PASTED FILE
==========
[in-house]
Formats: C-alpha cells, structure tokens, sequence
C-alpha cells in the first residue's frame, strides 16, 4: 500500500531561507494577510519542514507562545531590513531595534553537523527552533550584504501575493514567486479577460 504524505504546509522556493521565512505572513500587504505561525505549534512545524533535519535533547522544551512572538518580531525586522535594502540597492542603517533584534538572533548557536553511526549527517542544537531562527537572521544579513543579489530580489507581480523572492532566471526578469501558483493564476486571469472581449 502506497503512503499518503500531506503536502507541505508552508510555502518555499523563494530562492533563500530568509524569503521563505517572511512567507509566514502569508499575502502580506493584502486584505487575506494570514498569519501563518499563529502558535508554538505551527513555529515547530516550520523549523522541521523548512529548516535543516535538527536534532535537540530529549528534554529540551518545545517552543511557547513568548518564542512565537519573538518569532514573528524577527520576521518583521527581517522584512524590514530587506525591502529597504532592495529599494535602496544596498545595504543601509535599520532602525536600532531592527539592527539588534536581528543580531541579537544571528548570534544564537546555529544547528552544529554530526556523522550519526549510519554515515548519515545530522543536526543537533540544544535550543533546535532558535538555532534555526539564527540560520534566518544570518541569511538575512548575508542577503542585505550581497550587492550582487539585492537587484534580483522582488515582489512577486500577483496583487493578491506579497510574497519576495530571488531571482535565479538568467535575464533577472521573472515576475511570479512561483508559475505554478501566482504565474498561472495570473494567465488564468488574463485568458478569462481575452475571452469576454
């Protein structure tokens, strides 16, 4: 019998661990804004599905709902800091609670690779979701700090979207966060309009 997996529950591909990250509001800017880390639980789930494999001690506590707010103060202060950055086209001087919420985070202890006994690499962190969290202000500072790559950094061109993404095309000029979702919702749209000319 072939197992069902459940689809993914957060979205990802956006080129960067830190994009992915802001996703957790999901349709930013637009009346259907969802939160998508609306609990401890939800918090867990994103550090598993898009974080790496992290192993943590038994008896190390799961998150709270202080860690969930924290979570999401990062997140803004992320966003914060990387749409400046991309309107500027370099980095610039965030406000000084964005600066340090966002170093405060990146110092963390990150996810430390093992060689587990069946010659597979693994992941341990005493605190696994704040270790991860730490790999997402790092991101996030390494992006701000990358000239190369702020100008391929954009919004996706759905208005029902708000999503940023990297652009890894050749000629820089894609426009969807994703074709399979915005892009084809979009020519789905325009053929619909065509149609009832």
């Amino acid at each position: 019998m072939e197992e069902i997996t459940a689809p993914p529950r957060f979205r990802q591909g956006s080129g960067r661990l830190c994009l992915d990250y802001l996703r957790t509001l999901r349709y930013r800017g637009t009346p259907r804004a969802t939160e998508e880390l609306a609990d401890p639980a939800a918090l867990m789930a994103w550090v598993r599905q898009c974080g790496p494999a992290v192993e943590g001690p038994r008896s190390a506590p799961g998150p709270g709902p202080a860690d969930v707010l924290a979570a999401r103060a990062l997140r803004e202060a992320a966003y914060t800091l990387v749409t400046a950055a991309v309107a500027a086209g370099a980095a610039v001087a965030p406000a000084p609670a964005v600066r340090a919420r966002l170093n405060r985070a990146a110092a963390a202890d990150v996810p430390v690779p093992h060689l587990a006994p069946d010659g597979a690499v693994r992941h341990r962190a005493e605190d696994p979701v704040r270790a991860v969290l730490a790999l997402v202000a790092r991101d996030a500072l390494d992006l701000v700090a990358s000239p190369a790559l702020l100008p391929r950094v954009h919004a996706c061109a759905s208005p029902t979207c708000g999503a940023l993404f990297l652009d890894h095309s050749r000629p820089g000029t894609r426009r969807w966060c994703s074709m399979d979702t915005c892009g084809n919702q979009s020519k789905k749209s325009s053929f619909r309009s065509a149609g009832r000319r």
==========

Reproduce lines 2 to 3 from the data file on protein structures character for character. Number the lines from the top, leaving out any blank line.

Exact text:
Formats: C-alpha cells, structure tokens, sequence
C-alpha cells in the first residue's frame, strides 16, 4: 500500500531561507494577510519542514507562545531590513531595534553537523527552533550584504501575493514567486479577460 504524505504546509522556493521565512505572513500587504505561525505549534512545524533535519535533547522544551512572538518580531525586522535594502540597492542603517533584534538572533548557536553511526549527517542544537531562527537572521544579513543579489530580489507581480523572492532566471526578469501558483493564476486571469472581449 502506497503512503499518503500531506503536502507541505508552508510555502518555499523563494530562492533563500530568509524569503521563505517572511512567507509566514502569508499575502502580506493584502486584505487575506494570514498569519501563518499563529502558535508554538505551527513555529515547530516550520523549523522541521523548512529548516535543516535538527536534532535537540530529549528534554529540551518545545517552543511557547513568548518564542512565537519573538518569532514573528524577527520576521518583521527581517522584512524590514530587506525591502529597504532592495529599494535602496544596498545595504543601509535599520532602525536600532531592527539592527539588534536581528543580531541579537544571528548570534544564537546555529544547528552544529554530526556523522550519526549510519554515515548519515545530522543536526543537533540544544535550543533546535532558535538555532534555526539564527540560520534566518544570518541569511538575512548575508542577503542585505550581497550587492550582487539585492537587484534580483522582488515582489512577486500577483496583487493578491506579497510574497519576495530571488531571482535565479538568467535575464533577472521573472515576475511570479512561483508559475505554478501566482504565474498561472495570473494567465488564468488574463485568458478569462481575452475571452469576454